R: A good analogy on many levels.
F: Don’t think I don’t know it was suggested.
R: In a larger sense, that process of moving to a more satisfactory place – with all its attendant experience of dislocation and readjustment – describes your life, and not yours alone.
Now, consider. Does everyone on Earth change houses on the same day? Would it be a good thing if they did, or could? Is everyone at the same stage of contentment or discontentment about their current home? There is no more reason to expect everyone to be in sync about The Change than there is to expect them to play Musical Chairs about their houses all on the same day.
F: Obvious, when you put it that way.
R: Is there some big external event that causes everyone to move? Or is there a continuing slow-motion tsunami that sweeps them along? Or a sort of ebb and flow that carries them gently? Or a basic stability that is occasionally interrupted? The short answer is, yes, and no, and you ain’t seen the half of it.
Reality is experienced one person at a time, and the reality I experienced in World War II was very different from [her second husband] Martin’s, or a soldier’s, or a factory worker’s, or a teacher’s, or a grandmother’s, or a schoolchild’s. There were common orienting themes but they all played out according to individual natures, then, and always.
F: In other words, in a sense what we experience as “external” reality is a fiction.
R: Well, that needs to be looked at. You can’t talk World War II away. It happened. It affected everyone on Earth, more as time went on, so that, for instance, given that 1980 would have been unrecognizably different if the war hadn’t happened, you can see that major events utterly transform the field of possibilities. But that doesn’t mean that any two people experienced the war – or anything – the same way. Similarly in so far as they themselves were similar; totally differently in so far as they differed from each other.
F: I once met a man who said he carried a volume of Thoreau all through the campaign in Europe in 1944-45.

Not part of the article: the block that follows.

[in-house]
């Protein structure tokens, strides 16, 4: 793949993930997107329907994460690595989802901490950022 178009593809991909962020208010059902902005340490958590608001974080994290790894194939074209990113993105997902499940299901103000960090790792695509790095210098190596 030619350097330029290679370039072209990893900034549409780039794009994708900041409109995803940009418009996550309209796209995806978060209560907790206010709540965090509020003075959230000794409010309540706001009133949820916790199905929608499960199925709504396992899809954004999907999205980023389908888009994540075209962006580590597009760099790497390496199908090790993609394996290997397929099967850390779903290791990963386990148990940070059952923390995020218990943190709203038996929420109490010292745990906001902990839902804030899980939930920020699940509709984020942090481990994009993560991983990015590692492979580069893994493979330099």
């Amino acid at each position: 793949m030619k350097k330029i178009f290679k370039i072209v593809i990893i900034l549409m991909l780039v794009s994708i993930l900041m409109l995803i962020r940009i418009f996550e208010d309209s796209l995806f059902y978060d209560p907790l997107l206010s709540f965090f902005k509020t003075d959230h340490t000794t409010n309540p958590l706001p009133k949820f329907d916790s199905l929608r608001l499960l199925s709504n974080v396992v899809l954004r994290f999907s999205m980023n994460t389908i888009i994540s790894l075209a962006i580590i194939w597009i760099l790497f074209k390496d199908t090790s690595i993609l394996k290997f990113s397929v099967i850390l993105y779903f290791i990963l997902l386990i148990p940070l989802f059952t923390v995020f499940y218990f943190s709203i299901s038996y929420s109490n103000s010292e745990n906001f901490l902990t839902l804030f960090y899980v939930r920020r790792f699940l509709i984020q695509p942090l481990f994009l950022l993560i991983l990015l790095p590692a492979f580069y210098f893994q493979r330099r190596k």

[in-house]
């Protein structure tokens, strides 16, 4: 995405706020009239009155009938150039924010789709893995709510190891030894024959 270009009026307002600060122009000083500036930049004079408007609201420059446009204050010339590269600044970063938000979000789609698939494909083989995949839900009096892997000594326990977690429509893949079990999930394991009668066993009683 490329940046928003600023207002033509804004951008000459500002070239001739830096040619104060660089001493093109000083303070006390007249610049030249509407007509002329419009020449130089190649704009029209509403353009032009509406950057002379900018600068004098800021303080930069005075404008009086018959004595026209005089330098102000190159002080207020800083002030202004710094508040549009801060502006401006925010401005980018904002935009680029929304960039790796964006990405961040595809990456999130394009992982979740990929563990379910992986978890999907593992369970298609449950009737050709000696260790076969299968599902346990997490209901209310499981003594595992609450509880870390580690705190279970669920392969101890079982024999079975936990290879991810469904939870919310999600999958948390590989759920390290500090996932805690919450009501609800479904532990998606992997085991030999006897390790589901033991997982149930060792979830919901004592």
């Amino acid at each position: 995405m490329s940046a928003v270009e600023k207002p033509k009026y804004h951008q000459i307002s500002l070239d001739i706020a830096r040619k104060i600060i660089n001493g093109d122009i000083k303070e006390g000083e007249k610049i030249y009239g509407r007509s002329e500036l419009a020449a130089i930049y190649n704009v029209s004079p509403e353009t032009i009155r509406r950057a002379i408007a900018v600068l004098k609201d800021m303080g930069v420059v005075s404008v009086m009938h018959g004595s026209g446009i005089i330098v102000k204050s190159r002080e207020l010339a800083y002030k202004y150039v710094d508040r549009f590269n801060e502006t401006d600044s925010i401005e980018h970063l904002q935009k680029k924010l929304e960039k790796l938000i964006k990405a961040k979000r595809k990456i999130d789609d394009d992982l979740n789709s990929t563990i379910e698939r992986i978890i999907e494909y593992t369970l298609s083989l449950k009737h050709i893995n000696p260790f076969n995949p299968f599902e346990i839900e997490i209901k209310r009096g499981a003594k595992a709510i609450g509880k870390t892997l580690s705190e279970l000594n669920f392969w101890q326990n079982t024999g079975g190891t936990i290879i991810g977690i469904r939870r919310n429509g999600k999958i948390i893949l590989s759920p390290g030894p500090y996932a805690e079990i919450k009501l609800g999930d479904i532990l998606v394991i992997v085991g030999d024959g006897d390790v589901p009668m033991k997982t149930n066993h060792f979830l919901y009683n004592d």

R: And you talked to many men, and all their wars were different, of course, as was your friend’s experience of growing up in a world in which there were no men of a certain age range because they were off to war.
F: I remember the man in Scotland, too, who grew up in Glasgow and saw it filled with Americans racing around in jeeps and trucks and all, and then one day they went away and never came back – and nobody thought to explain to a four- or five-year-old boy about D-Day and all.
R: You yourself could remember probably a hundred people’s second-hand glimpses of the war. It should be enough to show you the interaction between individuals and social reality.
So, yes, there is a big The Change going on, and yes, it is experienced one individual at a time, but yes, given that “individuals” are themselves communities interacting along threads, you go right back to “we’re all in this together,” but yes, each individual community is at a different stage of development, so experiences something a little different.
F: Huh! I don’t know if it is in the actual words, but I certainly have the sense, from this, that it really does depend on your point of view how it looks. In a way, you could say it depends on how we choose to look at it.
R: Of course. That’s what “create your own reality” is!
F: I beg your pardon?
R: Your life is what you make it. You can’t wish away what you don’t like, but you can change things, at many levels. The more levels you are able to change, the greater your command of your life. The ironic thing, as I realize now, is that you can all change everything or anything and it is merely a matter of coming to the point of realizing it. However, that’s a pretty big “merely.”
F: The sky is lightening and the hour is up. Did we get what we need?
R: You tell me. I’d say so.
F: I guess I’ll see as I type it up. Thanks as always, Rita.